Thousands of Boy Scout troop leaders accused of sexual abuse

Thousands of Boy Scout troop leaders are accused of sexual abuse. 

The allegations, revealed Tuesday by a pair of law firms on the East Coast, date back decades and have Bay Area ties.

There are reportedly more than 12 thousand victims, some of whom lived in the Bay Area. 
More than 7,800 leaders and masters with the Boy Scouts of America nationwide, were accused of sexually abusing children between the years 1947 and 2005.

Their names and alleged crimes were kept secret for decades under what the Boy scouts called “perversion files” according to attorneys from two law firms in New York and New Jersey. The information was revealed in a news conference Tuesday.
"They have removed thousands of offenders of childhood sexual abuse over the years, and they've kept that in files secretly," said 
 "Which allowed these people to then go on and coach soccer teams. Allow them to go on and be teachers."
Attorneys admit they’re unsure how many of the accused are still alive, where they are now and if they’re still involved with youth after leaving the boy scouts.
A law firm in Oregon released a list of names, with more than two dozen scout leaders from the Bay Area accused of sexual abuse.
There are at least 18 cities, including Oakland, San Francisco, San Jose, Hayward, concord, Vallejo, Sunnyvale and Santa Rosa.
“I’m not surprised but in today’s scouting it’s a lot different,” said David Kling, assistant scout master in Clayton.

Kling, once a Boy Scout himself, is now an assistant scout master in Clayton and raised two Eagle scouts.
“My boys would not be where they are today without scouting,” he said. 
Kling says he’s heard stories of sexual abuse before but defends the organization.
“For adult leaders you have to get finger printed now, background checks so they’re doing the most to try to get the leaders that they need. They do extensive leadership training,” said Kling.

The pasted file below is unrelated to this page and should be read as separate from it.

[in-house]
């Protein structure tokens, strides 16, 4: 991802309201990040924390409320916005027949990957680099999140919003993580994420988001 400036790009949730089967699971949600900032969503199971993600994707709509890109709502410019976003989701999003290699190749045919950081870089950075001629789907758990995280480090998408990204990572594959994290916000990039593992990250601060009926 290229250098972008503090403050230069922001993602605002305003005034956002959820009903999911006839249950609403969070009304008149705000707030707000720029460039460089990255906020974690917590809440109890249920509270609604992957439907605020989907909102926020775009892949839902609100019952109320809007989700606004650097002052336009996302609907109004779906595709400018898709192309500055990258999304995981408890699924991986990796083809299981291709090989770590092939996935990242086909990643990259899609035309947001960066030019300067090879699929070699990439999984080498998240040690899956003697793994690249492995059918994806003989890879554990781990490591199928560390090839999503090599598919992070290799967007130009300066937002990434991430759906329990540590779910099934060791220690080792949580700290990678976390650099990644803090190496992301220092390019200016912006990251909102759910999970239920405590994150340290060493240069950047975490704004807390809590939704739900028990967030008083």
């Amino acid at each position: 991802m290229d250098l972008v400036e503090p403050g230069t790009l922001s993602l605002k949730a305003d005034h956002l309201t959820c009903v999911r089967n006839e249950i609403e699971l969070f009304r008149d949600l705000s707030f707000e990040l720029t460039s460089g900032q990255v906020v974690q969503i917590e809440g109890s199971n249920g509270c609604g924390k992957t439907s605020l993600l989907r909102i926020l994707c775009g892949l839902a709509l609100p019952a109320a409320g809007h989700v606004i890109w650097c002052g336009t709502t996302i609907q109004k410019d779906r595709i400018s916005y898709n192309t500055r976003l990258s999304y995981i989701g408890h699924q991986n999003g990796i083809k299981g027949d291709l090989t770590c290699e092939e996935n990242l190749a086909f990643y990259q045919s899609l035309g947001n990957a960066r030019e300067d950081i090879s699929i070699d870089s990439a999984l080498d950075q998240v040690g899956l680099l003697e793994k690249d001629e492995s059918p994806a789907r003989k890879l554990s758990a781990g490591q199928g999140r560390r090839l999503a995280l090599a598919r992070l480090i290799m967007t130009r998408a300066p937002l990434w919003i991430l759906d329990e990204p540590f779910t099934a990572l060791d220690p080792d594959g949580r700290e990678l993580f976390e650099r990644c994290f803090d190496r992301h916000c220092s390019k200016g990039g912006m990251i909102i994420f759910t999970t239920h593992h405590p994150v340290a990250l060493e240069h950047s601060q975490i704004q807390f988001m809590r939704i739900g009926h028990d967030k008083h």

The Boy Scouts of America released this statement: 

“We care deeply about all victims of child abuse and sincerely apologize to anyone who was harmed during their time in Scouting. All of these individuals were removed from Scouting and reported to law enforcement.”

As far as Tuesday’s allegations the firms on the East Coast plan to file suit against the Boy Scouts and are asking victims to come forward.

Read the full statement here:
We care deeply about all victims of child abuse and sincerely apologize to anyone who was harmed during their time in Scouting. We believe victims, we support them, and we have paid for unlimited counseling by a provider of their choice. Nothing is more important than the safety and protection of children in Scouting and we are outraged that there have been times when individuals took advantage of our programs to abuse innocent children.
Throughout our history, we have enacted strong youth protection policies to prevent future abuse, including mandatory youth protection trainings and a formal leader-selection process that includes criminal background checks. Since the 1920s, we have maintained a Volunteer Screening Database to prevent individuals accused of abuse or inappropriate conduct from joining or re-entering our programs, a practice recommended in 2007 by the Centers for Disease Control for all youth-serving organizations.
At no time have we ever knowingly allowed a perpetrator to work with youth, and we mandate that all leaders, volunteers and staff members nationwide immediately report any abuse allegation to law enforcement. 
Regarding the volunteer database specifically: 
First - to be clear, every instance of suspected abuse is reported to law enforcement.
Additionally, all of the names on the “Anderson List” are publicly available; all of these individuals were removed from Scouting and reported to law enforcement.
The database system is one of the approaches most often recommended by experts to keep kids safe and is a collection of information on individuals who, due to past inappropriate behavior or suspicion of inappropriate behavior, are prohibited from participating in BSA programs. It is an ongoing tool the BSA uses to keep youth safe from potential perpetrators. 
Every instance of suspected abuse is reported to law enforcement. The organization went back decades and reported to instances of abuse to law enforcement when it may have been unclear whether prior incidences had been reported. 
Here are additional relevant facts regarding the VSD:

  •    Individuals are added to our Volunteer Screening Database (VSD) based on violations of our policies, or suspected violations of our policies.  They don’t need to have been convicted to be added to the VSD.  We have a very low threshold for removing someone from our scouting programs. Again – this is because our priority is to protect kids, first and foremost, above all else. 
  •     When an individual is added to the VSD, they are removed entirely from any Scouting program.  They are removed entirely and prohibited from re-joining anywhere.
  • To reiterate, every instance of suspected abuse is reported to law enforcement. 

The VSD is a mechanism for keeping kids safe within Scouting. We believe victims and routinely remove individuals based on only allegations of inappropriate behavior. Once the individual has been removed from Scouting and has been reported to law enforcement, the BSA has no other avenue for further investigation or public disclosure.